I have goals like being more in touch with myself, developing assertiveness, loving my inner beauty, appreciating my exterior appearance and being able to better control my destructive thoughts. I have no clue on the how to reach these goals. Any advice on how to start would be greatly appreciated.  xo

Signed, Ashelle

Dear Ashelle,

Your question and situation are very serious, so I'm going to treat them with the utmost respect and care.  Your life and happiness are at stake here.

I'm glad you're receiving therapy.  I used to think it was a cop-out when Ann Landers reflexively told questioners to "get therapy" but, in your case, you have a real need for it.  I hope therapy helps you sort out what's wrong and provides you with tools to improve.  The perspective of a trained professional is often very useful to us in seeing things we're blind about.

Trying to be perfect is a common way people who are struggling wrestle with their demons.  I know -- I used to be one of them.  The idea, which is actually an illusion, is that if you're perfect, all your problems will disappear.  But, they won't.  You'll still have the same problems.  And it takes Herculean effort to achieve perfection in anything.  Some of that effort can usually be directed better elsewhere.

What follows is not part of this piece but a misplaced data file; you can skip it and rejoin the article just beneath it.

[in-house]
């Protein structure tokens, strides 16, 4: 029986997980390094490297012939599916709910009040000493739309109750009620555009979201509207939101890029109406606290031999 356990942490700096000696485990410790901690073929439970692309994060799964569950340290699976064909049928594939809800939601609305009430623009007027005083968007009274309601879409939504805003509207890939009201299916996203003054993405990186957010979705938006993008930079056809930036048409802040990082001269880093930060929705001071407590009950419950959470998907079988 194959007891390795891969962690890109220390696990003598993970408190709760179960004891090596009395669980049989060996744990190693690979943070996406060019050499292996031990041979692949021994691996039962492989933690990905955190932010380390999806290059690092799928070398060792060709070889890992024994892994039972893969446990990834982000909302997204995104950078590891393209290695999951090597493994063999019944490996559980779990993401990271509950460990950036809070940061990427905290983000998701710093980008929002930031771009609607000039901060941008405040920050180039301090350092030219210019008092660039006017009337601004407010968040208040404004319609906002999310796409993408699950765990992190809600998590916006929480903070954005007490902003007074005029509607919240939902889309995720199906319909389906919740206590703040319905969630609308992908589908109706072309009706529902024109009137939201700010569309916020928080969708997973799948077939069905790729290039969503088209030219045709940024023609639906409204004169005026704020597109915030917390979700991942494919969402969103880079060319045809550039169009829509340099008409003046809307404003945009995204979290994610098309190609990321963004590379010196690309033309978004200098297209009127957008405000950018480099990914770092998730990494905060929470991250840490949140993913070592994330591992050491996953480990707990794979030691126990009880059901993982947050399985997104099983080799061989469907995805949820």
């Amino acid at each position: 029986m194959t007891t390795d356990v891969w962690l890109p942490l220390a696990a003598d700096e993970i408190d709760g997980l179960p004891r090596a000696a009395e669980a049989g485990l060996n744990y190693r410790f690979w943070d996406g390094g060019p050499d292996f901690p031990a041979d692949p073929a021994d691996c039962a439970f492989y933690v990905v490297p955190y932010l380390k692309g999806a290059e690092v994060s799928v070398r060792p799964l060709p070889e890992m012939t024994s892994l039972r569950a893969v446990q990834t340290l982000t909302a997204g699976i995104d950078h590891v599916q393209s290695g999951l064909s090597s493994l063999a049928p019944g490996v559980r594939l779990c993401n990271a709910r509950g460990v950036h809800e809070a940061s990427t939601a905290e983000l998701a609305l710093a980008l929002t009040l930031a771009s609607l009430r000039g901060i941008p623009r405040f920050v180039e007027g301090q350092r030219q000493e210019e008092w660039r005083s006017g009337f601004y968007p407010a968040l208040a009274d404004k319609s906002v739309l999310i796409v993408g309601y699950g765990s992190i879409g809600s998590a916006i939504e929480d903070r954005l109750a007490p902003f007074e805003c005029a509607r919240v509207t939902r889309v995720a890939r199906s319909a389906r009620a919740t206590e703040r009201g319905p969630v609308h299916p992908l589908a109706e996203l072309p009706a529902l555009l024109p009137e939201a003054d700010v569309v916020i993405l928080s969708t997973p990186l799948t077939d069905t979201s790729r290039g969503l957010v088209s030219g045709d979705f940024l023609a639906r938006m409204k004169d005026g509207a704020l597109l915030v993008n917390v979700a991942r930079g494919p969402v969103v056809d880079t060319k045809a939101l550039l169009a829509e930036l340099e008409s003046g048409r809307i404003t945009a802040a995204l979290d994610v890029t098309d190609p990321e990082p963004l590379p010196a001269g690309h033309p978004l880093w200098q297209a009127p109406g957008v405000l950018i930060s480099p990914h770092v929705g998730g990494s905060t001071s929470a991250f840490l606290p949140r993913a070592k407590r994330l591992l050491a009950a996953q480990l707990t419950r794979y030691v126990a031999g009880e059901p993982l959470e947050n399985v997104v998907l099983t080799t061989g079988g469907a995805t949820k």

In 1764, the philosopher Voltaire wrote that "The perfect is the enemy of the good."  He meant that trying to be perfect is not be worth the effort if it costs you in other ways.  Good enough is better than failed, depressing attempts at perfection.

The goals you state are valuable ones, but they're indistinct.  It's easy to say we want to become raise our self-esteem but harder to figure out how to do that.  What I think you need to do is make your goals more concrete -- visualize them in a form that can be turned into action.  For example, instead of saying you want to be more in touch with yourself, identify activities that do that for you (e.g., writing a journal) and commit to doing those activities.